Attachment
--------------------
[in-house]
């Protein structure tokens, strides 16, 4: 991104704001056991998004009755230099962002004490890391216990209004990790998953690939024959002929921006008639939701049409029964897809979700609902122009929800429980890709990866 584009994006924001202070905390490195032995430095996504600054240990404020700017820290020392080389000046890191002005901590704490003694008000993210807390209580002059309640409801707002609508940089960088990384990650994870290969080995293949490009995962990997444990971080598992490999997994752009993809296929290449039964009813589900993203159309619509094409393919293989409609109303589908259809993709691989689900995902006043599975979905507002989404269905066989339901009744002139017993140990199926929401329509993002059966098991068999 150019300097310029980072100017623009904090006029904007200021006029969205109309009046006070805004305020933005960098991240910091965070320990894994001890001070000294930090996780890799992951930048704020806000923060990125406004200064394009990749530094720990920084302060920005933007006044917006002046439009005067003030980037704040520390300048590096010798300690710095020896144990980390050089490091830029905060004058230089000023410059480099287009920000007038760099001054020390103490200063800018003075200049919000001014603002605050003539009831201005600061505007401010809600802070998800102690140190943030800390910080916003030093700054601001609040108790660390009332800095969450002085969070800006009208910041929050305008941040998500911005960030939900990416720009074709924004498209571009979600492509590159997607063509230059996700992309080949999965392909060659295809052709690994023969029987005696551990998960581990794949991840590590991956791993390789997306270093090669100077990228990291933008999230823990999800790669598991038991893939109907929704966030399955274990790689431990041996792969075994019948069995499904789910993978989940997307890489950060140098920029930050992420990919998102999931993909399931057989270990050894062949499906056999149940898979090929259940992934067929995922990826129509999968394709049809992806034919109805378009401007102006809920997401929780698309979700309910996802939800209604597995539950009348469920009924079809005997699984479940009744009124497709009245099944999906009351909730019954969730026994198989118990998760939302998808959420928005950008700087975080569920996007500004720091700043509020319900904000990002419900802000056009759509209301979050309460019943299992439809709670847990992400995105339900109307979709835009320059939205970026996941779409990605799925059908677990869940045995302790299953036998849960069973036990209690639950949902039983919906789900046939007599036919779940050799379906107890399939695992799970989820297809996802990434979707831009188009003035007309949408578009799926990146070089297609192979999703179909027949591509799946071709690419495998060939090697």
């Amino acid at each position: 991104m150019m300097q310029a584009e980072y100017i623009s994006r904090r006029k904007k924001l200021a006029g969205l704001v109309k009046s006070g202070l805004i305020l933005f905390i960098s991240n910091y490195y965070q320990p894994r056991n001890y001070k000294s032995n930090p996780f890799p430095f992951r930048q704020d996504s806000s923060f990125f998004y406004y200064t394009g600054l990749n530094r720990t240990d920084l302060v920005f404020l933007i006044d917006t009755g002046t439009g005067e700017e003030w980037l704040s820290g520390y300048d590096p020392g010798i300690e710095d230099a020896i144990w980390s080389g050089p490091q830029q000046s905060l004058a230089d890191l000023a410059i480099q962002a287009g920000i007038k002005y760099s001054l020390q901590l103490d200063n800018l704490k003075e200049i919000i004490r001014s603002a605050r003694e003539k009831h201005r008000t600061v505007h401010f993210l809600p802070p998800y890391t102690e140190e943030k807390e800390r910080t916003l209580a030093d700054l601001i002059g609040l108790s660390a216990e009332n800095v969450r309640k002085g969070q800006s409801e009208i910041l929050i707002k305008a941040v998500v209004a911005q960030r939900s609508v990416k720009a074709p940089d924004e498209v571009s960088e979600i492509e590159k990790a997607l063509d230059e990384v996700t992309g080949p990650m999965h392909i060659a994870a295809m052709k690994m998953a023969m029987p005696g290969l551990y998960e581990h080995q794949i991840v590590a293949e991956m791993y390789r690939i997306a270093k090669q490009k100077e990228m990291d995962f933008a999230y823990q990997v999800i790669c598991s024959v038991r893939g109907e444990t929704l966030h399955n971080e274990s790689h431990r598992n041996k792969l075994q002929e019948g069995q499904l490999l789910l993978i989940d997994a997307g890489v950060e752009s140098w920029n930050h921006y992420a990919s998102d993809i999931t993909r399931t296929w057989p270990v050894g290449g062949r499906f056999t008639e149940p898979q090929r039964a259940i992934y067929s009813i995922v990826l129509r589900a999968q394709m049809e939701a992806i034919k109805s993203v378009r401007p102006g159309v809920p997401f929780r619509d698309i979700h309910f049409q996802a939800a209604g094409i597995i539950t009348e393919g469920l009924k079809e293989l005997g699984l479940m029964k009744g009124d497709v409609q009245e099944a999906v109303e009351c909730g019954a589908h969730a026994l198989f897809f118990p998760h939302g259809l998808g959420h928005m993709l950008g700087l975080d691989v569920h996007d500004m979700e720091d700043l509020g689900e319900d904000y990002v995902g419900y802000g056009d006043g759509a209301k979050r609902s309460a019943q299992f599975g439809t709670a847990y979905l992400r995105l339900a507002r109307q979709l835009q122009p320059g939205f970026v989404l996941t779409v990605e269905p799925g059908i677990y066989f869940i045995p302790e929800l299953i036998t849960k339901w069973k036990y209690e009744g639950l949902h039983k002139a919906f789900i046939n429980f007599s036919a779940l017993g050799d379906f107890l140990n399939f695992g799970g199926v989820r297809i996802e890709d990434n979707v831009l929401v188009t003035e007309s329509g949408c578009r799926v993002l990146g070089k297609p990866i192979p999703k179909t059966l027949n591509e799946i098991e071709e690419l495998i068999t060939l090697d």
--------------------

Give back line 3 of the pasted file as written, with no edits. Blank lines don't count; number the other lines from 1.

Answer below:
């Amino acid at each position: 991104m150019m300097q310029a584009e980072y100017i623009s994006r904090r006029k904007k924001l200021a006029g969205l704001v109309k009046s006070g202070l805004i305020l933005f905390i960098s991240n910091y490195y965070q320990p894994r056991n001890y001070k000294s032995n930090p996780f890799p430095f992951r930048q704020d996504s806000s923060f990125f998004y406004y200064t394009g600054l990749n530094r720990t240990d920084l302060v920005f404020l933007i006044d917006t009755g002046t439009g005067e700017e003030w980037l704040s820290g520390y300048d590096p020392g010798i300690e710095d230099a020896i144990w980390s080389g050089p490091q830029q000046s905060l004058a230089d890191l000023a410059i480099q962002a287009g920000i007038k002005y760099s001054l020390q901590l103490d200063n800018l704490k003075e200049i919000i004490r001014s603002a605050r003694e003539k009831h201005r008000t600061v505007h401010f993210l809600p802070p998800y890391t102690e140190e943030k807390e800390r910080t916003l209580a030093d700054l601001i002059g609040l108790s660390a216990e009332n800095v969450r309640k002085g969070q800006s409801e009208i910041l929050i707002k305008a941040v998500v209004a911005q960030r939900s609508v990416k720009a074709p940089d924004e498209v571009s960088e979600i492509e590159k990790a997607l063509d230059e990384v996700t992309g080949p990650m999965h392909i060659a994870a295809m052709k690994m998953a023969m029987p005696g290969l551990y998960e581990h080995q794949i991840v590590a293949e991956m791993y390789r690939i997306a270093k090669q490009k100077e990228m990291d995962f933008a999230y823990q990997v999800i790669c598991s024959v038991r893939g109907e444990t929704l966030h399955n971080e274990s790689h431990r598992n041996k792969l075994q002929e019948g069995q499904l490999l789910l993978i989940d997994a997307g890489v950060e752009s140098w920029n930050h921006y992420a990919s998102d993809i999931t993909r399931t296929w057989p270990v050894g290449g062949r499906f056999t008639e149940p898979q090929r039964a259940i992934y067929s009813i995922v990826l129509r589900a999968q394709m049809e939701a992806i034919k109805s993203v378009r401007p102006g159309v809920p997401f929780r619509d698309i979700h309910f049409q996802a939800a209604g094409i597995i539950t009348e393919g469920l009924k079809e293989l005997g699984l479940m029964k009744g009124d497709v409609q009245e099944a999906v109303e009351c909730g019954a589908h969730a026994l198989f897809f118990p998760h939302g259809l998808g959420h928005m993709l950008g700087l975080d691989v569920h996007d500004m979700e720091d700043l509020g689900e319900d904000y990002v995902g419900y802000g056009d006043g759509a209301k979050r609902s309460a019943q299992f599975g439809t709670a847990y979905l992400r995105l339900a507002r109307q979709l835009q122009p320059g939205f970026v989404l996941t779409v990605e269905p799925g059908i677990y066989f869940i045995p302790e929800l299953i036998t849960k339901w069973k036990y209690e009744g639950l949902h039983k002139a919906f789900i046939n429980f007599s036919a779940l017993g050799d379906f107890l140990n399939f695992g799970g199926v989820r297809i996802e890709d990434n979707v831009l929401v188009t003035e007309s329509g949408c578009r799926v993002l990146g070089k297609p990866i192979p999703k179909t059966l027949n591509e799946i098991e071709e690419l495998i068999t060939l090697d």